​Tips for Upping Your Quality With Lab Essentials

Oxygen. The death of any quality beer. Fighting that cause is at the forefront of most breweries and for Barrio‘s Dennis Arnold, it was the first piece of equipment he recommends.

“When we began brewing in 1991 we couldn’t afford one so we had to do it by dead reckoning. You do what you have to do to get into this business,” he said.

Shortly after that though, getting diagnostic equipment like a Zahm & Nagel CO2 volume measurement unit was needed.

“It still took us some years to completely understand that the unit took constant calibrating,” he noted. “The unit basically works by violently shaking it. Gauges tend to drift in accuracy with such an action. A little drift is not a big thing when your core business is serving beer over your own bar.

“You can tweak a serving tank based on the pint in hand evaluation.”

Arnold pointed out that when a brewery decides to keg that beer and sell it to other tap rooms, the next piece of equipment is a dissolved oxygen meter and the price goes up six times what the Zahm cost.

“In my opinion a brewery should not package without first owning an oxygen meter,” he said.

Worthy‘s Tori Chaplin, the Oregon brewery’s Quality Manager said they have a very elaborate laboratory for a brewery of their size and it includes such tools as seam inspection equipment; a DO/CO2 meter; a UV/ visible light spectrophotometer for in-house analysis of color and IBUs; along with running a full microbiological lab with pour plates, membrane filtration and qPCR.

“The qPCR allows us to screen for beer spoilers in a matter of hours by looking for specific DNA,” she said.

“We can make sure our CO2 levels are consistent, and ensure that devastating dissolved oxygen stays out of our package,” Chaplin added about the DO/CO2 meter.

Recently, Barrio made the plan to upgrade their DO meter with an Anton Paar CBoxQC. Arnold said it will be their most important piece of diagnostic equipment in the lab.

“Gas measurement is key to both consistency and quality,” he said. “We lived by that Orbisphere 3100 dissolved oxygen meter. Now we are moving on to an Anton Paar CBoxQC that hopefully will be the final purchase for us in dissolved gas technology.

“The CO2 side of it is much more accurate than the Zahm as it takes most all operator error out of the equation. As a kicker it also measures nitrogen. We have done many nitrogenated beers over the years and have relied on the dead reckoning method. Now we have a unit that will quantify all three.”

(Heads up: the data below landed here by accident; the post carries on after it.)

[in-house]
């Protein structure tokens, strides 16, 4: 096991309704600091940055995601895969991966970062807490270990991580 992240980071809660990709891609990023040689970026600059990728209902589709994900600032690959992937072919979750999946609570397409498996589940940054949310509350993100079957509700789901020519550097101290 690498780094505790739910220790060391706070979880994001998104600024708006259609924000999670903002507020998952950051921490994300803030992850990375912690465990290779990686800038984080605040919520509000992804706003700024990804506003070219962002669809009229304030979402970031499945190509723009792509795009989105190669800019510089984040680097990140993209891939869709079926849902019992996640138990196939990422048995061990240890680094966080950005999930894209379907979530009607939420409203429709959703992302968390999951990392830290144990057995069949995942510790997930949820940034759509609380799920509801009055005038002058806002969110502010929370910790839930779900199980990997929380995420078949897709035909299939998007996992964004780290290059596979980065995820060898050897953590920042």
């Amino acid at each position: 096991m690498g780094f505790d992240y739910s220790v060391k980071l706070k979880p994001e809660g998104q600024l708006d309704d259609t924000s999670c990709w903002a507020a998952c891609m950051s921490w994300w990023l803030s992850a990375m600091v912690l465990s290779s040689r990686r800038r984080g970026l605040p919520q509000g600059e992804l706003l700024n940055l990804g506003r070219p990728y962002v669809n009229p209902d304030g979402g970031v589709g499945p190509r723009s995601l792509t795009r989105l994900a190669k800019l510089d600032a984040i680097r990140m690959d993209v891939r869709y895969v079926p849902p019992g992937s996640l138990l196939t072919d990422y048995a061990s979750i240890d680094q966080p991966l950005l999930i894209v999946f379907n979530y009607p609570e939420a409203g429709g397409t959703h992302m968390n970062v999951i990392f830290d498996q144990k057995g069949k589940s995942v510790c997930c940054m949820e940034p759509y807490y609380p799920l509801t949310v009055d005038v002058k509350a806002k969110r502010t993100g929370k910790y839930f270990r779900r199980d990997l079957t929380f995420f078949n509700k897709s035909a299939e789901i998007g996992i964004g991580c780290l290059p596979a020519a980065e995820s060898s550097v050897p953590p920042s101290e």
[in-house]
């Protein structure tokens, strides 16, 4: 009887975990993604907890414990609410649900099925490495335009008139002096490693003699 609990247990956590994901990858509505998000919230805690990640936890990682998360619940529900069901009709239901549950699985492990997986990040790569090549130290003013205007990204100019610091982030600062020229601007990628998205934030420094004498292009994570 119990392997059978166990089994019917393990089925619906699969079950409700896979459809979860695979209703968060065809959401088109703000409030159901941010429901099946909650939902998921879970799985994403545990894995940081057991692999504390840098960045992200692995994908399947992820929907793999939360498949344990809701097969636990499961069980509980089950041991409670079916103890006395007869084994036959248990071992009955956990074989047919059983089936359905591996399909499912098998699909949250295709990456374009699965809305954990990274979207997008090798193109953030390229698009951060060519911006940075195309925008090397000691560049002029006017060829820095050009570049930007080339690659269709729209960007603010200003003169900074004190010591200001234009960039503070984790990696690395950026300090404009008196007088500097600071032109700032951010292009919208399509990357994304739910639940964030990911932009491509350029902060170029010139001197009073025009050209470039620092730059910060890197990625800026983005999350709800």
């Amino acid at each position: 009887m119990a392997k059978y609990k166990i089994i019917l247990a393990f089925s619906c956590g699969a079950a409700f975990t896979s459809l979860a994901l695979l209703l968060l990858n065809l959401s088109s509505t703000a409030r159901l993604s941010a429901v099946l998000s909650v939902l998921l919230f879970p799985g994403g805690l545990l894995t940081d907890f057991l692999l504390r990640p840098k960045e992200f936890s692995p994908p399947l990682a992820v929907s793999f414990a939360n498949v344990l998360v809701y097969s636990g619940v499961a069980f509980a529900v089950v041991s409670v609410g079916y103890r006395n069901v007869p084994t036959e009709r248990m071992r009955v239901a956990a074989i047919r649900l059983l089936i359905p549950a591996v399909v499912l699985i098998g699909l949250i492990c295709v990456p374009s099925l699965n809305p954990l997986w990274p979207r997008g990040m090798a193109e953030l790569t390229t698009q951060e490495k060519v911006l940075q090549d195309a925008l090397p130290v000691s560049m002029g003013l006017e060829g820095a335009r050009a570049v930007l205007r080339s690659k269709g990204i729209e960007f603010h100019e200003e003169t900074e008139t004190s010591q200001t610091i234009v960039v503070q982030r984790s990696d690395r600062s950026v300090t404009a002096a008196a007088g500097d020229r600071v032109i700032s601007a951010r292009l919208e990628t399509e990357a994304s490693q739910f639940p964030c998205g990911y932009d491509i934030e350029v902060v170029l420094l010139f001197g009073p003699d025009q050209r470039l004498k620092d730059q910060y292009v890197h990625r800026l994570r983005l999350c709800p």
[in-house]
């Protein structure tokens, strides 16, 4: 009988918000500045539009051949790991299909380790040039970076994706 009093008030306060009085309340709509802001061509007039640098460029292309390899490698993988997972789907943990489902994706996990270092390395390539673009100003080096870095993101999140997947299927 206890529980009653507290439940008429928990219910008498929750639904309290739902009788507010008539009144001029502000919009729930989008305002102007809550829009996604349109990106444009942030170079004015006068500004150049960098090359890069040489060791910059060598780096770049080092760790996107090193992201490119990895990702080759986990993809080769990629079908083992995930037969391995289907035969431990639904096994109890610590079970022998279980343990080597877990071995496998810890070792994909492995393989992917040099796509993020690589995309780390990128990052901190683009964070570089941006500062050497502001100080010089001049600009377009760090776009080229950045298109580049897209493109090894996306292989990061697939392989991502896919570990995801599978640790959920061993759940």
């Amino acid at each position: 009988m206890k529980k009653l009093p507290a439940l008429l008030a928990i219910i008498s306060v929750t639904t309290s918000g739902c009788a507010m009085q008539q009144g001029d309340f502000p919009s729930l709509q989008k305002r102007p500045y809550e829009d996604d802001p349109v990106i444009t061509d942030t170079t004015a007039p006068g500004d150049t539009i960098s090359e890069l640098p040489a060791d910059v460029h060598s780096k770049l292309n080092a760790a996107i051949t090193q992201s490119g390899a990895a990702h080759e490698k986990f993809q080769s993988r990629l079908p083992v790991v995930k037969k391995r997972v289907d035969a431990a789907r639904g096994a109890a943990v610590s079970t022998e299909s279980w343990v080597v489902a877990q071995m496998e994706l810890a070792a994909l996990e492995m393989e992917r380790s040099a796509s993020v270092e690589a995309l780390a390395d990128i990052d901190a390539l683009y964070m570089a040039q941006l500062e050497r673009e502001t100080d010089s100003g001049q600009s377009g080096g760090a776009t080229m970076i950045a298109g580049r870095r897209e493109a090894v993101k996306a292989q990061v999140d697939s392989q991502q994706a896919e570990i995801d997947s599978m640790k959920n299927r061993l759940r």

The newest additions for Ecliptic Brewing is a CO2/DO meter they bought almost two years ago with the canning line as well as a cell counter.

Ecliptic QA Technician, Marielle Basseri said the CO2/DO meter allows the Portland, Oregon brewery to check the carbonation and oxygen levels in our products. The newest member to the Ecliptic family is the cell counter. They use Invisible Sentinel to test for beer-spoiling microbes.

“We use this once a week and recently we purchased the cell reader that accompanies the thermal cycler we were already using,” Basseri said. “This gives us a better understanding of whether or not lactobacillus or pediococcus may be present in the beer.”

The DO meter is now an essential part of Ecliptc’s packaging processes because it helps them understand what is in the packages, and the cell reader is still very new but Basseri is looking forward to using it and keeping a close eye on their yeast and beer.

Chaplin added that Worthy is a leader in sensory practices, running both a description panel and package release panel.

“We were early adopters of the software/app DraughtLab Pro, it helps us execute sensory panel, as well as organize and maintain data,” she said. “This program helps development of new product and check the consistency of our existing brands.”

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